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Big and Little Changes at Quonnie | LET'S GO BIRDING | By Audubon Society of Rhode Island Naturalist Laura Carberry, Quonochontaug Pond, South County, Salt Marsh Sparrow

Quonochontaug Salt Marsh, Image courtesy of NOAA

July 29, 2019

LET'S GO BIRDING | Big and Little Changes at Quonnie

By Laura Carberry

Each summer for the past 10 years, I have conducted salt marsh bird surveys at Quonochontaug Salt Marsh in Charlestown for the US Environmental Protection Agency. It’s been insightful to see the trends regarding the Saltmarsh Sparrows that breed there. Over the years, their numbers have stayed pretty consistent. As many of you know, Saltmarsh Sparrows nest very close to the ground in the salt marsh grasses. If these birds are not able to time their nesting just right, their nest will flood on the highest tide of the month and the young will not survive. With sea levels rising due to climate change, Saltmarsh Sparrows are in real danger. Their population has dropped nearly 85% in the last 20 years and scientists are predicting we will lose this species entirely by 2050.



Saltmarsh Sparrow (Ammodramus caudacutus)

In the winter of 2019 the Quonochontaug Breachway was dredged to help with both navigation of the waterway and to try and restore the marsh to a higher level. The sand that was dredged from the bottom of the pond was spread on top of the marsh. At first glance, it looked like a new beach had been created. But with careful grading, the marsh was raised to a level that would be more sustainable for both plants and birds. Native grasses have been planted in the raised, sandy area, but I was convinced that we would find no Saltmarsh Sparrows this year. However, the very back of the marsh is owned by Audubon, and did not need restoration. To my pleasant surprise, I found approximately 12 Saltmarsh Sparrows singing and setting up territories. The part of the marsh undergoing restoration was mostly barren of birds and I realized that we lost some nesting habitat this year, but I was thrilled the sparrows were still utilizing the untouched area. If the plants re-colonize in the restored marsh, it should become habitat that hopefully will host even more sparrows.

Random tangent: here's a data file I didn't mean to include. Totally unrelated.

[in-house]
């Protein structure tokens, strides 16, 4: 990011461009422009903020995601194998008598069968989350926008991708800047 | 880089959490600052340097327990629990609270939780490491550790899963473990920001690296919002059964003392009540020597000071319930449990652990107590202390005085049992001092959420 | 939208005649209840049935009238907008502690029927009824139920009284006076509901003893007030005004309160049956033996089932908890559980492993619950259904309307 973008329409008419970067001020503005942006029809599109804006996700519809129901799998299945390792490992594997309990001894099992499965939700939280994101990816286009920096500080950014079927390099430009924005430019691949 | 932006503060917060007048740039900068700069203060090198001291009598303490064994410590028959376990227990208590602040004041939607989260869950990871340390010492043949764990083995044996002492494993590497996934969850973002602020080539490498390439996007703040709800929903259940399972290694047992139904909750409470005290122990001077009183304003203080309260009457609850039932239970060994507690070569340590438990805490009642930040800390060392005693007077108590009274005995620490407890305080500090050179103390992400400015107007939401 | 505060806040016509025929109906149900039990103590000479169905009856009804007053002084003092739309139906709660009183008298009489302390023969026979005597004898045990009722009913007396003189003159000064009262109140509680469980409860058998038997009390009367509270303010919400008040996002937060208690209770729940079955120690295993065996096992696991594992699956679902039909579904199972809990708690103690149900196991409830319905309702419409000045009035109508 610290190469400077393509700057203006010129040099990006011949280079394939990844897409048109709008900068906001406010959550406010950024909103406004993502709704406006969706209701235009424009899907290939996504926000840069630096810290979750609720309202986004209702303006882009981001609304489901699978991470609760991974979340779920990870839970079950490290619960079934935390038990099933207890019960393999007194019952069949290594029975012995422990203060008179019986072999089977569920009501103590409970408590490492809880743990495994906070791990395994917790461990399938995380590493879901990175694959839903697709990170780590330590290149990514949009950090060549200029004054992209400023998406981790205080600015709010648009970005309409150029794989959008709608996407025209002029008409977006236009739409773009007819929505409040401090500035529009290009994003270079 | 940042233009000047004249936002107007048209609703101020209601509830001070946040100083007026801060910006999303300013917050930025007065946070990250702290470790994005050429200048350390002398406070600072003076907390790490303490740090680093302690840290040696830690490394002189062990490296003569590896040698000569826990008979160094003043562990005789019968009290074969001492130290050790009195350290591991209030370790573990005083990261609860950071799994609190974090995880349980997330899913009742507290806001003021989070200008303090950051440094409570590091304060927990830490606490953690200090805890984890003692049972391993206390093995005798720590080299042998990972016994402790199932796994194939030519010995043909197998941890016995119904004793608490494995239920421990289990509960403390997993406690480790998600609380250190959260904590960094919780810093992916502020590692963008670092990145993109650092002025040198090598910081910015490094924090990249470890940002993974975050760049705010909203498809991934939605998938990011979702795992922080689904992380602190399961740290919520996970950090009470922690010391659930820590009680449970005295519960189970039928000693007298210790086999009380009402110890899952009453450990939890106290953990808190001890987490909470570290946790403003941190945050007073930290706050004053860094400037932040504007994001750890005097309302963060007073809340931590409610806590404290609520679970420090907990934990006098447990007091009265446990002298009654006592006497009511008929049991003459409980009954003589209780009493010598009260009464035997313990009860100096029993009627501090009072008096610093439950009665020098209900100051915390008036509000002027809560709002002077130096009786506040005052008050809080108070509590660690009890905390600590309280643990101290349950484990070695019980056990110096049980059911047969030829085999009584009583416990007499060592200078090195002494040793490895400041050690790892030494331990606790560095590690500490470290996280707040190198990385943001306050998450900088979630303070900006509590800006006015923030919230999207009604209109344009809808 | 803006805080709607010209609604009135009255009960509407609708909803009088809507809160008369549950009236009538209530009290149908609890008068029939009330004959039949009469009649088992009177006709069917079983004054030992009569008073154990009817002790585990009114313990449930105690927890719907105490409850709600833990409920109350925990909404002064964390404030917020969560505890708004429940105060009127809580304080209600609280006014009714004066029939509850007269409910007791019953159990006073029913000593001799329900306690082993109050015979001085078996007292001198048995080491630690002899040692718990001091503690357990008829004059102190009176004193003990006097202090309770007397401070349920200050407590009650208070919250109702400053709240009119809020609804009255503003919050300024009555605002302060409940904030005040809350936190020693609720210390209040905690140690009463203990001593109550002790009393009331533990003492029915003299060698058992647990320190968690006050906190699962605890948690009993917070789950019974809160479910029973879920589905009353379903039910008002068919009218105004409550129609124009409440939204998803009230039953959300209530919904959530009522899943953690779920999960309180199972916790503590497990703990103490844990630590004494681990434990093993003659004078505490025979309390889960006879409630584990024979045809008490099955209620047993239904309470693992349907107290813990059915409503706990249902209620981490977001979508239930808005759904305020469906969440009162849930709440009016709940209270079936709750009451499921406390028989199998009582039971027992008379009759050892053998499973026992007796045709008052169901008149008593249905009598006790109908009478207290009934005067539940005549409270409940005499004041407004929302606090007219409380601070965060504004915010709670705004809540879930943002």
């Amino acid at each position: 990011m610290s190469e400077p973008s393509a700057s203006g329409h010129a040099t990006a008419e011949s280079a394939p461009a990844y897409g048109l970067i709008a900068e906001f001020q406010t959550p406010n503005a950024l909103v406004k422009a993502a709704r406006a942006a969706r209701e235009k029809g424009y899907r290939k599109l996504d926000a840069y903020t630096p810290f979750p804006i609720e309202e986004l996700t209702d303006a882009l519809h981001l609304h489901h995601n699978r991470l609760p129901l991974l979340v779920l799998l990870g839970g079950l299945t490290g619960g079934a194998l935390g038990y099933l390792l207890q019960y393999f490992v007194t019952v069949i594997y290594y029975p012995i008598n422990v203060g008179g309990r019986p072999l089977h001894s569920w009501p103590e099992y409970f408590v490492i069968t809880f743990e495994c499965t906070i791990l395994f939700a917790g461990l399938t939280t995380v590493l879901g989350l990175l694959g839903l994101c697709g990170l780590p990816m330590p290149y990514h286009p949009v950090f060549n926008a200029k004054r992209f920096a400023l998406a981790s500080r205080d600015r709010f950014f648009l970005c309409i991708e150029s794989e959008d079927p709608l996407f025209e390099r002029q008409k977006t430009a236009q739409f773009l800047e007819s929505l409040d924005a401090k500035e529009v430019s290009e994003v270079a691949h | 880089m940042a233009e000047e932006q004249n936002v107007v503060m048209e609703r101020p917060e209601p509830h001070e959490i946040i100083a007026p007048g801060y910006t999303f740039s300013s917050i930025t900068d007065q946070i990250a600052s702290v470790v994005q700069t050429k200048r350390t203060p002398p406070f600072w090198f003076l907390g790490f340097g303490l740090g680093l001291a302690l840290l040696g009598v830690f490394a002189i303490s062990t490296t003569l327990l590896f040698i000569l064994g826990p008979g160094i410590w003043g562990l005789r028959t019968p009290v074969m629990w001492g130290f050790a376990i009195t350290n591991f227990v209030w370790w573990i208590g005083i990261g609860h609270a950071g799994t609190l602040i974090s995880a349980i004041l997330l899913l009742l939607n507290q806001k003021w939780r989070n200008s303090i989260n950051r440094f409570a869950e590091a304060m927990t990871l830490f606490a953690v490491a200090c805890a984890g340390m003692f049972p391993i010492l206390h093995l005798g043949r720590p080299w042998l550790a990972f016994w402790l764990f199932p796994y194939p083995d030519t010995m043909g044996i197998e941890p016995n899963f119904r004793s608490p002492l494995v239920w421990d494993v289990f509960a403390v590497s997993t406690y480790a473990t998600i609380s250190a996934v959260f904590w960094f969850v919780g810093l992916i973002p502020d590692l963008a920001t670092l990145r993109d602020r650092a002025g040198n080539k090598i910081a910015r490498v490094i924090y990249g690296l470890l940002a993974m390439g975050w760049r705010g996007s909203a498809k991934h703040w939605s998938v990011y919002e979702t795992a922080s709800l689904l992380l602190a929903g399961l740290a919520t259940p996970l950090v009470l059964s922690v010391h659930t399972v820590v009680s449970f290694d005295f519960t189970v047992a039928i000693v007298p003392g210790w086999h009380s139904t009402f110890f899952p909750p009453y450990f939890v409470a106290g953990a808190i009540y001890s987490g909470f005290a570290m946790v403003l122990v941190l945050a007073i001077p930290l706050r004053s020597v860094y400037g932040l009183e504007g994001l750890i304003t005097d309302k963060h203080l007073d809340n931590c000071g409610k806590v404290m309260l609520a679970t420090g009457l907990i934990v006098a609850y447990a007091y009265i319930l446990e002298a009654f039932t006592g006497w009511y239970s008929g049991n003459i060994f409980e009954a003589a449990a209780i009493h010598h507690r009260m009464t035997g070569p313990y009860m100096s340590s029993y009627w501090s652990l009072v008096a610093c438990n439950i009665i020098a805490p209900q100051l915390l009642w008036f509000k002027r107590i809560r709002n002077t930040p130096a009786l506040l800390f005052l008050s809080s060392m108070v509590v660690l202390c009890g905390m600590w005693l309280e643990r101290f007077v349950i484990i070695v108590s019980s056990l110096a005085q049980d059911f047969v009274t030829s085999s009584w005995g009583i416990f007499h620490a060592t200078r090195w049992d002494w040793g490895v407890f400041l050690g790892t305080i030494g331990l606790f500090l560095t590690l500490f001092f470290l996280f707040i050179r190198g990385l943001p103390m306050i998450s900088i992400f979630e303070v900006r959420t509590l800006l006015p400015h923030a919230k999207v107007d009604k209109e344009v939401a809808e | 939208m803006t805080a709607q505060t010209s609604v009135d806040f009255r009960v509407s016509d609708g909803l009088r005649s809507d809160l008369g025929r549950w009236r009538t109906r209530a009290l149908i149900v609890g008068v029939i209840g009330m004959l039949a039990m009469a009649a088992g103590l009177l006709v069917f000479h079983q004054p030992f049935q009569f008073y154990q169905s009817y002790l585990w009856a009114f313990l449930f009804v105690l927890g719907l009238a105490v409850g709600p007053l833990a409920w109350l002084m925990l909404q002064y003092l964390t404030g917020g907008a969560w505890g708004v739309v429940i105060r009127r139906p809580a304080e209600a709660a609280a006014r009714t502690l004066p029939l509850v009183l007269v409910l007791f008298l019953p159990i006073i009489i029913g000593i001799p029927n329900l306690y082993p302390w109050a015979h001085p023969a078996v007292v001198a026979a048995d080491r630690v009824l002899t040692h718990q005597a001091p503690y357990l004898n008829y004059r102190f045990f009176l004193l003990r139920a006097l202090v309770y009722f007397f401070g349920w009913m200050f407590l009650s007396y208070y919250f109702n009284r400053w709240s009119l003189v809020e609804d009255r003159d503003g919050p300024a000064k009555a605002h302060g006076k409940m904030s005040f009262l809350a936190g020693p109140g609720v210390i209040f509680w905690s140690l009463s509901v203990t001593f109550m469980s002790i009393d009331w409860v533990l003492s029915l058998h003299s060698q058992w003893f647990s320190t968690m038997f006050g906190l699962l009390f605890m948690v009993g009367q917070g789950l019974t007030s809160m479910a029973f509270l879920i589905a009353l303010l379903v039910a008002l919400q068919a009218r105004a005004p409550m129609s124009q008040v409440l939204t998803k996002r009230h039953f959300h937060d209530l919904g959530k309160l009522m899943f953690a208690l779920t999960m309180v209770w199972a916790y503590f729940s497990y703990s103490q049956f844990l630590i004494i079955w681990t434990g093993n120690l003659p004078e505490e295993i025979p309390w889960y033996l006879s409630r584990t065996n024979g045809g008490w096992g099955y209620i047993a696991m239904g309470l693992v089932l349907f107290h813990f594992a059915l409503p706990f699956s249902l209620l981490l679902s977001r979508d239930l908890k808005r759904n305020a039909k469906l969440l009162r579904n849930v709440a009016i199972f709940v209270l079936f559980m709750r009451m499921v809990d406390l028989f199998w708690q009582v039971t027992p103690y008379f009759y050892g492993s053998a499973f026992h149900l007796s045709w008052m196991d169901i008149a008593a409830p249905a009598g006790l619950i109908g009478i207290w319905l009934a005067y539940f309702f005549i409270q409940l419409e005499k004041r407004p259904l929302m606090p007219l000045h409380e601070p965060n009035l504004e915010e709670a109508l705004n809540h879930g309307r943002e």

While conducting a second survey, I noticed a bird I hadn’t recorded on this marsh before: an Oystercatcher. I didn’t give it too much thought, but two weeks later I found 10 Oystercatchers and they were clearly displaying! There is a good chance that these birds were looking to nest in this area.  I question if they will remain, with the amount of people using the area to quahog.

As for the section of marsh with the sparrows, I found about the same amount of Saltmarsh Sparrows. Usually I find fledglings during my second survey, and was disappointed that I found none. But it was a very wet spring and many birds had a rough year raising young.  As for the plants, after two weeks I could already see some self-seeding. It doesn’t look like a marsh quite yet, but the recovery has begun.

I am grateful to be part of this project. I am curious to see if the numbers of Saltmarsh Sparrows will change. And as I have also recorded the loss of any breeding Seaside Sparrows in this marsh, I am interested, and hopeful, to see if any of that species will return.


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Since 1982, Audubon has offered popular summer nature camps for children at the Caratunk Wildlife Refuge in Seekonk, MA.

Wednesday, August 22, 9:00 – 10:00 am
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